What does metabolism mean in medication?
Drug metabolism is the chemical alteration of a drug by the body. (See also Introduction to Administration and Kinetics of Drugs.) Some drugs are chemically altered by the body (metabolized).
How does drug metabolism work?
Excretion involves elimination of the drug from the body, for example, in the urine or bile. Most drugs must pass through the liver, which is the primary site for drug metabolism. Once in the liver, enzymes convert prodrugs to active metabolites or convert active drugs to inactive forms.
What does it mean when the metabolism of a drug is decreased?
If your body metabolizes a drug too slowly, it stays active longer, and may be associated with side effects. Because of this, your doctor may characterize you as being one of four metabolizer types, with respect to a specific enzyme. Poor metabolizers have significantly reduced or non-functional enzyme activity.
What are the four stages of drug metabolization?
Drugs undergo four stages within the body: absorption, distribution, metabolism, and excretion. After a drug is administered, it is absorbed into the bloodstream.
What affects metabolism of a drug?
Dose, frequency, route of administration, tissue distribution and protein binding of the drug affect its metabolism. Pathological factors can also influence drug metabolism, including liver, kidney, or heart diseases.
What are the phases of drug metabolism?
Drug metabolism reactions comprise of two phases: Phase I (functionalization) reactions such as oxidation, hydrolysis; and Phase II (conjugation) reactions such as glucuronidation, sulphate conjugation. Oxidation reactions are the most common and vital.
What is the main purpose of drug metabolism?
The primary objective of drug metabolism is to facilitate a drug’s excretion by increasing its water solubility (hydrophilicity).
What are the importance and consequences of drug metabolism?
The metabolism of a drug can have important consequences on its therapeutic effect or its toxicity. For this reason, early assessments of metabolic pathways in man help to foresee interindividual variation in drug response and elimination due to metabolism.
What are the two major goals of drug metabolism?
The purpose of metabolism in the body is usually to change the chemical structure of the substance, to increase the ease with which it can be excreted from the body. Drugs are metabolized through various reactions including: Oxidation. Reduction.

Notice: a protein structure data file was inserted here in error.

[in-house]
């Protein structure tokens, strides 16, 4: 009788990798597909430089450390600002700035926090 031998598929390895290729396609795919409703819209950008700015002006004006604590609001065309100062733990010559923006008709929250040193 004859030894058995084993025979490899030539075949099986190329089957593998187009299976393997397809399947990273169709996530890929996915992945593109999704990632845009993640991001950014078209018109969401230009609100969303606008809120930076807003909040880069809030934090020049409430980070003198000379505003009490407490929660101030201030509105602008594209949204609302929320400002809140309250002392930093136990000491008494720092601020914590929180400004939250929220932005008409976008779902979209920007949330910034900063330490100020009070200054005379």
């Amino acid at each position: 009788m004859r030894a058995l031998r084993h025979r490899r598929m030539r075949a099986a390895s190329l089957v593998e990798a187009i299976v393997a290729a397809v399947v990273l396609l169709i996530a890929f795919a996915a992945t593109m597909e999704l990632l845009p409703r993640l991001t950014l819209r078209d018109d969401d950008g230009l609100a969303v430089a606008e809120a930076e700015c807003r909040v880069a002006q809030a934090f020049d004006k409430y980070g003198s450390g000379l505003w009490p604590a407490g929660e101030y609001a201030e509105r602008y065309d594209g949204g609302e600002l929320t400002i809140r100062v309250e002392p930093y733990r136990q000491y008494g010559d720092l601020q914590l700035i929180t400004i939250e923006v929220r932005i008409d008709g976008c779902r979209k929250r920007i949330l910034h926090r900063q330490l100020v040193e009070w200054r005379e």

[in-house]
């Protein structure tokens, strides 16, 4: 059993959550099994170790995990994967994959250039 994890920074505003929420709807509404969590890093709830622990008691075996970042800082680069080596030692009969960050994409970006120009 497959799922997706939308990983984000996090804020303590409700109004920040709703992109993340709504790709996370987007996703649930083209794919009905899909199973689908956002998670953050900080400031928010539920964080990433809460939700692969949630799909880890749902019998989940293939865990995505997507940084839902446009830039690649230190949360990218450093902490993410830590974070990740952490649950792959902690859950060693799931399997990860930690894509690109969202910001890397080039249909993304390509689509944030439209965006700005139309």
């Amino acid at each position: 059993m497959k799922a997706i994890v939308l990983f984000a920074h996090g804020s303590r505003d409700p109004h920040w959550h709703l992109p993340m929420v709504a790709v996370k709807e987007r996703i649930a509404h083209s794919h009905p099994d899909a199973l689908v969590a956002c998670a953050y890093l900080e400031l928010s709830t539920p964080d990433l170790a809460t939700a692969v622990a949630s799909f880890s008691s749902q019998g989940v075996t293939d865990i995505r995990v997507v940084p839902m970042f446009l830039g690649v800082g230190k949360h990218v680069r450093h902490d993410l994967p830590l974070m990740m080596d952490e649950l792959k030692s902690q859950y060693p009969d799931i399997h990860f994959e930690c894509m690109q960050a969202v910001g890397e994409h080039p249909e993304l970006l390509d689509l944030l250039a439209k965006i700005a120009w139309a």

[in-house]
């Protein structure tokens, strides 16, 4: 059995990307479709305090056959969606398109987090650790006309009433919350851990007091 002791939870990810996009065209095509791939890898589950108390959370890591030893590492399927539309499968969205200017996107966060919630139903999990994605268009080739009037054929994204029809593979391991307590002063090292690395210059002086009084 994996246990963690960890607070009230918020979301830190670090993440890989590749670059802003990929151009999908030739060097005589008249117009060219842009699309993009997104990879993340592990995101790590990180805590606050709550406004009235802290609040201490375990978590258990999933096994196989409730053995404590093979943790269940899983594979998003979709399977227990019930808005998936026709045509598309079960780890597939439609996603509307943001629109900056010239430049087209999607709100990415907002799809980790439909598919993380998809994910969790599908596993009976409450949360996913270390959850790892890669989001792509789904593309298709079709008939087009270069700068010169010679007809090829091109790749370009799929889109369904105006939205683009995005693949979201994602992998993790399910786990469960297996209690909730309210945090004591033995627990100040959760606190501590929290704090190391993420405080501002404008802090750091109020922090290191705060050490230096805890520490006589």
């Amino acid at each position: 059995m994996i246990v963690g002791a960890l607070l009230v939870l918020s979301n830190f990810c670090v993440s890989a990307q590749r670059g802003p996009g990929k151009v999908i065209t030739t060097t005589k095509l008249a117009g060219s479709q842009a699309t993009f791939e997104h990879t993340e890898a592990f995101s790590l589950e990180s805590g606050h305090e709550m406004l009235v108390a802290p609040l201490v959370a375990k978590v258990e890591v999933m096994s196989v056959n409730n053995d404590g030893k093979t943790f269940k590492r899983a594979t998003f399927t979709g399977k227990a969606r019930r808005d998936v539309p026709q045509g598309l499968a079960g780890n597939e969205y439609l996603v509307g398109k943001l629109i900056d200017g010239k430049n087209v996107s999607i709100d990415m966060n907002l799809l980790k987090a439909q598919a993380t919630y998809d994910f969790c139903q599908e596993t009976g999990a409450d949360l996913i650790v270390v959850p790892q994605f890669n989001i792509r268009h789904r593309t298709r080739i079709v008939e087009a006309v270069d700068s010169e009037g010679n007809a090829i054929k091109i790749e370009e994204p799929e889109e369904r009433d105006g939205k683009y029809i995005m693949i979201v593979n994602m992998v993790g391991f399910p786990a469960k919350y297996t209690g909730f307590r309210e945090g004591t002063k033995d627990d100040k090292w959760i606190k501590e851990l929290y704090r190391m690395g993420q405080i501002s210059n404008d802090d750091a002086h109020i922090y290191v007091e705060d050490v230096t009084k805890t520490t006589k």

What the body does to the drug?
Pharmacokinetics, sometimes described as what the body does to a drug, refers to the movement of drug into, through, and out of the body—the time course of its absorption, bioavailability, distribution, metabolism, and excretion.
What is slow metabolism symptoms?
What are the signs of a slow metabolism?
- Unexpected weight changes (weight gain or weight loss)
- Getting tired easily or feeling sluggish.
- Hair loss.
Why do I metabolize drugs so slow?
Because of their genetic makeup, some people process (metabolize) drugs slowly. As a result, a drug may accumulate in the body, causing toxicity. Other people metabolize drugs so quickly that after they take a usual dose, drug levels in the blood never become high enough for the drug to be effective.
How are drugs categorized?
DREs classify drugs in one of seven categories: central nervous system (CNS) depressants, CNS stimulants, hallucinogens, dissociative anesthetics, narcotic analgesics, inhalants, and cannabis.
How are drugs absorbed?
For these reasons, most drugs are absorbed primarily in the small intestine, and acids, despite their ability as un-ionized drugs to readily cross membranes, are absorbed faster in the intestine than in the stomach (for review, see ).
How are drugs excreted from the body?
Most drugs (or metabolites) are excreted by the kidneys. Three process can occur in renal excretion: glomerular filtration, tubular secretion and passive reabsorption. Some drugs are eliminated by the liver in the bile and excreted in feces.